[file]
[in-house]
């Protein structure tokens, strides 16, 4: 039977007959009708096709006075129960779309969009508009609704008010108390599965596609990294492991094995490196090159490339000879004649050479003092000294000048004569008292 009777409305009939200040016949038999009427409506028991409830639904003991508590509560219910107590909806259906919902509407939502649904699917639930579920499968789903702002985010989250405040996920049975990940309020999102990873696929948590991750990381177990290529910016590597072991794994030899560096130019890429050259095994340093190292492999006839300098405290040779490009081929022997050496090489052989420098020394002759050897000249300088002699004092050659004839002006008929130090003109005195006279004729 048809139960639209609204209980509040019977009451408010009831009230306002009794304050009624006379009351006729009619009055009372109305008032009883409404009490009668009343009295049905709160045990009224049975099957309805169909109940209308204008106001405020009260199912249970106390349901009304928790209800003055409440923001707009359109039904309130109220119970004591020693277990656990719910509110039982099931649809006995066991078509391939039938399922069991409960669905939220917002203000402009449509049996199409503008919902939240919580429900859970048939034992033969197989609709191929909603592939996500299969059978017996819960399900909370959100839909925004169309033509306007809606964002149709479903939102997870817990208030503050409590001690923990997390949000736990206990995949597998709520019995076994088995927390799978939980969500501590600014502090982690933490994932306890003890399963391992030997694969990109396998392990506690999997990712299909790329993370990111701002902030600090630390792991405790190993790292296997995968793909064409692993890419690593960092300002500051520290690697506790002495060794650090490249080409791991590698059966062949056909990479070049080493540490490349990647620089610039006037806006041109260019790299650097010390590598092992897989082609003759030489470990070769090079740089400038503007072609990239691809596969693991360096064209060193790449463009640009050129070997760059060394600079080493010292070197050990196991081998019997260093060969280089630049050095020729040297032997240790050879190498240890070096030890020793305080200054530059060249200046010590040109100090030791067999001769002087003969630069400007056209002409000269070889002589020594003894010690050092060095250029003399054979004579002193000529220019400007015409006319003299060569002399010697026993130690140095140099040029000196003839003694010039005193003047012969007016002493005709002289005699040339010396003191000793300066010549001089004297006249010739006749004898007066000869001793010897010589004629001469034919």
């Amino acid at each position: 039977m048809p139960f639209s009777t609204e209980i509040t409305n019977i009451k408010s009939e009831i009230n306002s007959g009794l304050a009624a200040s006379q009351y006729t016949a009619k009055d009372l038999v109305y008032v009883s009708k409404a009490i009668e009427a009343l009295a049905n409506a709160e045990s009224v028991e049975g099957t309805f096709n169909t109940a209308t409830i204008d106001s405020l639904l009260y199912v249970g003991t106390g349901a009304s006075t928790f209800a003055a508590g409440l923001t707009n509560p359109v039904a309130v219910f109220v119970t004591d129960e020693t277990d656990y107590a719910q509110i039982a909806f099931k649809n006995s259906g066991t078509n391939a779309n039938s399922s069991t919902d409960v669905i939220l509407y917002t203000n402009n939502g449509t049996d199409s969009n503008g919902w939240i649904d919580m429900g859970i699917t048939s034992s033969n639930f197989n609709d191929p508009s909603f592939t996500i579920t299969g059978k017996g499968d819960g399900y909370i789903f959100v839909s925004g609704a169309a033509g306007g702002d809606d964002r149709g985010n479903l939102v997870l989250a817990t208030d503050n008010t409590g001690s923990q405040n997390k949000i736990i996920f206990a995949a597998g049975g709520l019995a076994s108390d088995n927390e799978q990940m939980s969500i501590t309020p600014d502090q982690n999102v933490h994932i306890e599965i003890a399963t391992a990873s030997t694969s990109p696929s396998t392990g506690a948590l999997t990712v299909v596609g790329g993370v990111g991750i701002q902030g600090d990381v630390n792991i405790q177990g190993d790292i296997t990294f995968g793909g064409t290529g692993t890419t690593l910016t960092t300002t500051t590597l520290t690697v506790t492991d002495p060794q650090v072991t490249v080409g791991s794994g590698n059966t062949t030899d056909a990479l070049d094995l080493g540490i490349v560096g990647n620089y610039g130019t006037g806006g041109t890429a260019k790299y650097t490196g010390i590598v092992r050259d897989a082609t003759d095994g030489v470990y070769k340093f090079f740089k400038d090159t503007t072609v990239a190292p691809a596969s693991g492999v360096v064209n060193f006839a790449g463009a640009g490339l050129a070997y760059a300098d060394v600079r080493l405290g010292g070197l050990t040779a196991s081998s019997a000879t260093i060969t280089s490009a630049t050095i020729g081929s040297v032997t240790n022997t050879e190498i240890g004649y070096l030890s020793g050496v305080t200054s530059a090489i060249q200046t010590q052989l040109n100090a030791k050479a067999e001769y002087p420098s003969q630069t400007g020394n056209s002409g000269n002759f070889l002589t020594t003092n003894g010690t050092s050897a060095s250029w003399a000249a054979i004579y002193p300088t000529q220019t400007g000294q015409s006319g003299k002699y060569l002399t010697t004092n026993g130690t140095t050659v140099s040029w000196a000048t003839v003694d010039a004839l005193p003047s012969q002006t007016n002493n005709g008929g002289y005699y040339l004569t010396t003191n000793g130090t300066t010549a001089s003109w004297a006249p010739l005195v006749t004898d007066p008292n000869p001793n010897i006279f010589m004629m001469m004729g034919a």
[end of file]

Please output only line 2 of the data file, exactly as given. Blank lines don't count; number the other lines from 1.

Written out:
């Protein structure tokens, strides 16, 4: 039977007959009708096709006075129960779309969009508009609704008010108390599965596609990294492991094995490196090159490339000879004649050479003092000294000048004569008292 009777409305009939200040016949038999009427409506028991409830639904003991508590509560219910107590909806259906919902509407939502649904699917639930579920499968789903702002985010989250405040996920049975990940309020999102990873696929948590991750990381177990290529910016590597072991794994030899560096130019890429050259095994340093190292492999006839300098405290040779490009081929022997050496090489052989420098020394002759050897000249300088002699004092050659004839002006008929130090003109005195006279004729 048809139960639209609204209980509040019977009451408010009831009230306002009794304050009624006379009351006729009619009055009372109305008032009883409404009490009668009343009295049905709160045990009224049975099957309805169909109940209308204008106001405020009260199912249970106390349901009304928790209800003055409440923001707009359109039904309130109220119970004591020693277990656990719910509110039982099931649809006995066991078509391939039938399922069991409960669905939220917002203000402009449509049996199409503008919902939240919580429900859970048939034992033969197989609709191929909603592939996500299969059978017996819960399900909370959100839909925004169309033509306007809606964002149709479903939102997870817990208030503050409590001690923990997390949000736990206990995949597998709520019995076994088995927390799978939980969500501590600014502090982690933490994932306890003890399963391992030997694969990109396998392990506690999997990712299909790329993370990111701002902030600090630390792991405790190993790292296997995968793909064409692993890419690593960092300002500051520290690697506790002495060794650090490249080409791991590698059966062949056909990479070049080493540490490349990647620089610039006037806006041109260019790299650097010390590598092992897989082609003759030489470990070769090079740089400038503007072609990239691809596969693991360096064209060193790449463009640009050129070997760059060394600079080493010292070197050990196991081998019997260093060969280089630049050095020729040297032997240790050879190498240890070096030890020793305080200054530059060249200046010590040109100090030791067999001769002087003969630069400007056209002409000269070889002589020594003894010690050092060095250029003399054979004579002193000529220019400007015409006319003299060569002399010697026993130690140095140099040029000196003839003694010039005193003047012969007016002493005709002289005699040339010396003191000793300066010549001089004297006249010739006749004898007066000869001793010897010589004629001469034919």